Columbia University | New York, New York
For his achievements in synthetic organic chemistry, particularly for the development of methods for preparing complex substances found in nature, and their emerging applications in the field of cancer treatment.
Samuel Danishefsky is a leader in synthesizing the precise three-dimensional structures of many complex organic compounds—considered to be the primary training ground for chemists who play a pivotal role in the discovery and development of new pharmaceuticals. Among the molecules invented by Danishefsky at Columbia are epothilones--natural products that have great promise as anti-cancer agents.
Danishefsky's interests have been centered on chemistry since the early 1950s when he began his formal education at Yeshiva University in New York City, earning a B.S. in 1956. He earned his Ph.D. in chemistry from Harvard in 1962, which partially overlapped with a National Institutes of Health postdoctoral fellowship at Columbia University. His earliest academic appointment came from the University of Pittsburgh, where he taught until 1979. He spent the following 14 years at Yale. By 1991 he was sharing his time with Memorial Sloan-Kettering Cancer Center as director of the Laboratory for Cancer Research Bioorganic Chemistry, becoming chair in 1993. He accepted an appointment as professor at Columbia University in 1993, and now splits his time between Columbia and Sloan-Kettering.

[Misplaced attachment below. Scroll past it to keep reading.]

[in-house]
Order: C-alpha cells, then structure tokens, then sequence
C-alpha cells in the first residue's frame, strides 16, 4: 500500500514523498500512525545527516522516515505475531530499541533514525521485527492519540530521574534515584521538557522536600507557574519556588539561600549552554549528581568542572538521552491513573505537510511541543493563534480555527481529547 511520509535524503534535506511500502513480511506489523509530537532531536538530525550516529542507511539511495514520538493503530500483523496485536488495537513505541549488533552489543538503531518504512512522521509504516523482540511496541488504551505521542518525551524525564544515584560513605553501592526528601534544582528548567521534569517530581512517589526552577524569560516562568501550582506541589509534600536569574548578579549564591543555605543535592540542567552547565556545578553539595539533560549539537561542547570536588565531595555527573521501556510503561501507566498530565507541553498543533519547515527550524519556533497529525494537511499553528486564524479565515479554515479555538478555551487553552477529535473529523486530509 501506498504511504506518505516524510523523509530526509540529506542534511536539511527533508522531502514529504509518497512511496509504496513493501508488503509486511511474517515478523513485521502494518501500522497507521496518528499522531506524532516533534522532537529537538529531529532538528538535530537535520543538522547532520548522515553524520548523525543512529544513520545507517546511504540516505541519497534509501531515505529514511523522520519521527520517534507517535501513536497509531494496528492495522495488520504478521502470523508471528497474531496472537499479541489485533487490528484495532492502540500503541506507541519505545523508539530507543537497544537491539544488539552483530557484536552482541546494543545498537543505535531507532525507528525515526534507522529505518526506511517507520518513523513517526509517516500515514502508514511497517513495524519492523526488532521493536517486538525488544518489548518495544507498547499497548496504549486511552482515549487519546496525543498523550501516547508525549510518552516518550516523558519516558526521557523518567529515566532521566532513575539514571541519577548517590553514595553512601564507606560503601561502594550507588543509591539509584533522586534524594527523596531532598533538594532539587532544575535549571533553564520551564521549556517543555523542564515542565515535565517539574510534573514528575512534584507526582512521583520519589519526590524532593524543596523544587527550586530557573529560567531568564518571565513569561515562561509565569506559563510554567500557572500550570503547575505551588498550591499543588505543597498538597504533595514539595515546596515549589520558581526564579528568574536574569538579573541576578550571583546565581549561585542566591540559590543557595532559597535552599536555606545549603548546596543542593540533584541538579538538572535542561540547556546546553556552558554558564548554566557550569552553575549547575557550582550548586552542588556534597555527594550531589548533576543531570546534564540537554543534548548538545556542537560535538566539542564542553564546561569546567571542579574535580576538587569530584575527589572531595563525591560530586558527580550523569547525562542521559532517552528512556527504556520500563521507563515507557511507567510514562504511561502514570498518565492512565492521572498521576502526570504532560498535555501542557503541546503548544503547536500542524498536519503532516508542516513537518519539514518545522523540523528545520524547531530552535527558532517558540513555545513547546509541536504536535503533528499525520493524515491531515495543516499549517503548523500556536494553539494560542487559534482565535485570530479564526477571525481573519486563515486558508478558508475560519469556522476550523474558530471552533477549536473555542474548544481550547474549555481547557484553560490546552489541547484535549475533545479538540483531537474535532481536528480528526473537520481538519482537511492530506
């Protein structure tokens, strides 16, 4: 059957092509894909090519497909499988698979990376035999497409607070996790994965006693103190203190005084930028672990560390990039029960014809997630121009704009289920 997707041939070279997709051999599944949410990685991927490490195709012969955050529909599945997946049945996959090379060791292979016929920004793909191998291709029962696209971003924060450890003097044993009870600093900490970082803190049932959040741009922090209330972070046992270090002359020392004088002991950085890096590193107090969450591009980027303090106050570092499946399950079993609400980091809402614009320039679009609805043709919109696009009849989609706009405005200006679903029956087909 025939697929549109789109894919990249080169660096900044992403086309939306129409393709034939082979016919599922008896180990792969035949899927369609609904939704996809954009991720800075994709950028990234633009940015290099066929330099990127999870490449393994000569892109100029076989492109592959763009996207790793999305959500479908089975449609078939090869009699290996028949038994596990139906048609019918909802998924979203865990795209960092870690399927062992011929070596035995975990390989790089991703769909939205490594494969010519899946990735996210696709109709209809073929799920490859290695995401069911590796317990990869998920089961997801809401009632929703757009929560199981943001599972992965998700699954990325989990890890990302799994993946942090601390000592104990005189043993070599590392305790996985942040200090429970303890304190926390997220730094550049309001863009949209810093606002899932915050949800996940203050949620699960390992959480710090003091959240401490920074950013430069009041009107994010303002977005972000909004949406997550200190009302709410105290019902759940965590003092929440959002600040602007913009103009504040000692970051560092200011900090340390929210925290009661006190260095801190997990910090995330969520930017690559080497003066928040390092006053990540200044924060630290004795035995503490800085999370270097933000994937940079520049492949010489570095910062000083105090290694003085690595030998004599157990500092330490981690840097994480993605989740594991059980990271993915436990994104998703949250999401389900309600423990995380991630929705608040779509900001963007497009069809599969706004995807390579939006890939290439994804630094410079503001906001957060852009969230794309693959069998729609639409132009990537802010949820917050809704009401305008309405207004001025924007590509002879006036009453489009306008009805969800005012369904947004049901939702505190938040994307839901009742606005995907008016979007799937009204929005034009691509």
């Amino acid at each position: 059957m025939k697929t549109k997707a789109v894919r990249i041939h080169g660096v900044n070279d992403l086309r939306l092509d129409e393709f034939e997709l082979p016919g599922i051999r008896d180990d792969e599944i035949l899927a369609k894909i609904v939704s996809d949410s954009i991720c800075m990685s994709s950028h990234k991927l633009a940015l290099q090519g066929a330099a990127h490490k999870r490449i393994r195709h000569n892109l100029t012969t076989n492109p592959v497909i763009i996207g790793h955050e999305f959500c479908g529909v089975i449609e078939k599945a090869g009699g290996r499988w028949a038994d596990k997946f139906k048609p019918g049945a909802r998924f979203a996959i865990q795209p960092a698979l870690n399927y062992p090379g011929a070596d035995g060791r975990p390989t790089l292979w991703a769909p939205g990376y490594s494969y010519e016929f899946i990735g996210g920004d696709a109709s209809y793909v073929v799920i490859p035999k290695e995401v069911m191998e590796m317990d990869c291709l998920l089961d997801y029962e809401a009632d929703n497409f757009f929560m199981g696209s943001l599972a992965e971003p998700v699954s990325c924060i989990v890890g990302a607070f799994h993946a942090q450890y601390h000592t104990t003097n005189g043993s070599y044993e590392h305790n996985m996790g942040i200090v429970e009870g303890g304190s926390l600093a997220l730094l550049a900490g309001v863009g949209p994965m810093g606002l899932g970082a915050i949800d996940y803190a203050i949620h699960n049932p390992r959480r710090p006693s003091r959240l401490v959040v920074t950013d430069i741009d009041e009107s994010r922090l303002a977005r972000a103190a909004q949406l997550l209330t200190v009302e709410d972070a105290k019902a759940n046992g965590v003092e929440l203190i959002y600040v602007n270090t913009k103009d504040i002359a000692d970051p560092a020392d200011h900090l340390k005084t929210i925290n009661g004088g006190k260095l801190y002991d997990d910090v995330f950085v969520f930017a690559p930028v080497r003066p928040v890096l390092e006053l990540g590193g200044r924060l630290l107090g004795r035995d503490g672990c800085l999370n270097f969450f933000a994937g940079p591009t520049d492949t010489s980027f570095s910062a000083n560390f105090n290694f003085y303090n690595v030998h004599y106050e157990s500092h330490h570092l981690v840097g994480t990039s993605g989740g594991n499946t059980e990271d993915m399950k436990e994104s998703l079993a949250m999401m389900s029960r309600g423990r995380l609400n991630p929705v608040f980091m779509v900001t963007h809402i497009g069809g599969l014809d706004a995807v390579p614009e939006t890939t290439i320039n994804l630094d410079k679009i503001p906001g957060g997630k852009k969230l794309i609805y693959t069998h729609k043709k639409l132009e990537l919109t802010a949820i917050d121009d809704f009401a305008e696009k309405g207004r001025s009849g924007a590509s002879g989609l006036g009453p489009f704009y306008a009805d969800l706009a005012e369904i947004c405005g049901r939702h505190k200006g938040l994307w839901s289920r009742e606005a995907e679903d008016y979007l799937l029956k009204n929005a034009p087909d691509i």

In 1995, Danishefsky shared the distinguished Wolf Award and $100,000 Prize, with Gilbert Stork, his mentor at Columbia, in honor of their careers' work replicating nature's chemistry for human use. Danishefsky is the recipient of numerous other awards including the American Chemical Society's Guenther Award and Aldrich Award for Creative Work in Synthetic Organic Chemistry, The New York City Mayor's Award for Science and Technology, and the Bristol Myers Squibb Lifetime Achievement Award. This year, he will be formally named recipient of the 2006 Bristol-Myers Squibb Distinguished Achievement Award in Organic Synthesis and will be honored with the National Academy of Sciences' NAS Award in Chemical Sciences. He is a member of the National Academy of Sciences, an Arthur C. Cope Scholar, and a fellow of the American Association for the Advancement of Science.
Information as of April 2006